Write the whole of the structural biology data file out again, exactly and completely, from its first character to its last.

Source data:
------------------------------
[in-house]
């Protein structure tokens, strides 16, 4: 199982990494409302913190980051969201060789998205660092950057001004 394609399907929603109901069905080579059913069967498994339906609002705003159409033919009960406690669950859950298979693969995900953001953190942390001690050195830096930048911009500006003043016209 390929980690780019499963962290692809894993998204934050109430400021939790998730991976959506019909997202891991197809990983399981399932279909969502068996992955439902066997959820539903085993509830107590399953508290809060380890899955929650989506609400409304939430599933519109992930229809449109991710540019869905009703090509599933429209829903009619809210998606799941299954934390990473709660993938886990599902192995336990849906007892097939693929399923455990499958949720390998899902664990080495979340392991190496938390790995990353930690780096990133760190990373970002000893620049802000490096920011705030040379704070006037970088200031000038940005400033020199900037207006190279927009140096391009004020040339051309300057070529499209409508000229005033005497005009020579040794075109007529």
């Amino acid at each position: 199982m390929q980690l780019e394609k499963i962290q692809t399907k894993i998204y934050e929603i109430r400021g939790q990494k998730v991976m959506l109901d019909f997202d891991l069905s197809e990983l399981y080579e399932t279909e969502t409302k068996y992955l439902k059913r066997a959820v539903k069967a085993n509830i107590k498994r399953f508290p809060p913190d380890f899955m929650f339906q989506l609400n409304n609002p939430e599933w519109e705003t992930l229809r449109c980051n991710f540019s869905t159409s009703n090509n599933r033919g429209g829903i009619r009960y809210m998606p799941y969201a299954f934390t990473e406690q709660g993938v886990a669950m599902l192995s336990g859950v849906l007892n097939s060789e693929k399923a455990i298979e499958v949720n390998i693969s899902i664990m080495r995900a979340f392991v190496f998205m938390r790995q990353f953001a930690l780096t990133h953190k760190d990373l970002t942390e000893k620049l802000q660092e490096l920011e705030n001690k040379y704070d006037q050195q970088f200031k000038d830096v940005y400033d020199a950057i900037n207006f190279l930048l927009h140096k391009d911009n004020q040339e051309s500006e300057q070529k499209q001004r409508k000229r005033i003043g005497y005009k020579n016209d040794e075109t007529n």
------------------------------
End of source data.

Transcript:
[in-house]
């Protein structure tokens, strides 16, 4: 199982990494409302913190980051969201060789998205660092950057001004 394609399907929603109901069905080579059913069967498994339906609002705003159409033919009960406690669950859950298979693969995900953001953190942390001690050195830096930048911009500006003043016209 390929980690780019499963962290692809894993998204934050109430400021939790998730991976959506019909997202891991197809990983399981399932279909969502068996992955439902066997959820539903085993509830107590399953508290809060380890899955929650989506609400409304939430599933519109992930229809449109991710540019869905009703090509599933429209829903009619809210998606799941299954934390990473709660993938886990599902192995336990849906007892097939693929399923455990499958949720390998899902664990080495979340392991190496938390790995990353930690780096990133760190990373970002000893620049802000490096920011705030040379704070006037970088200031000038940005400033020199900037207006190279927009140096391009004020040339051309300057070529499209409508000229005033005497005009020579040794075109007529």
């Amino acid at each position: 199982m390929q980690l780019e394609k499963i962290q692809t399907k894993i998204y934050e929603i109430r400021g939790q990494k998730v991976m959506l109901d019909f997202d891991l069905s197809e990983l399981y080579e399932t279909e969502t409302k068996y992955l439902k059913r066997a959820v539903k069967a085993n509830i107590k498994r399953f508290p809060p913190d380890f899955m929650f339906q989506l609400n409304n609002p939430e599933w519109e705003t992930l229809r449109c980051n991710f540019s869905t159409s009703n090509n599933r033919g429209g829903i009619r009960y809210m998606p799941y969201a299954f934390t990473e406690q709660g993938v886990a669950m599902l192995s336990g859950v849906l007892n097939s060789e693929k399923a455990i298979e499958v949720n390998i693969s899902i664990m080495r995900a979340f392991v190496f998205m938390r790995q990353f953001a930690l780096t990133h953190k760190d990373l970002t942390e000893k620049l802000q660092e490096l920011e705030n001690k040379y704070d006037q050195q970088f200031k000038d830096v940005y400033d020199a950057i900037n207006f190279l930048l927009h140096k391009d911009n004020q040339e051309s500006e300057q070529k499209q001004r409508k000229r005033i003043g005497y005009k020579n016209d040794e075109t007529n």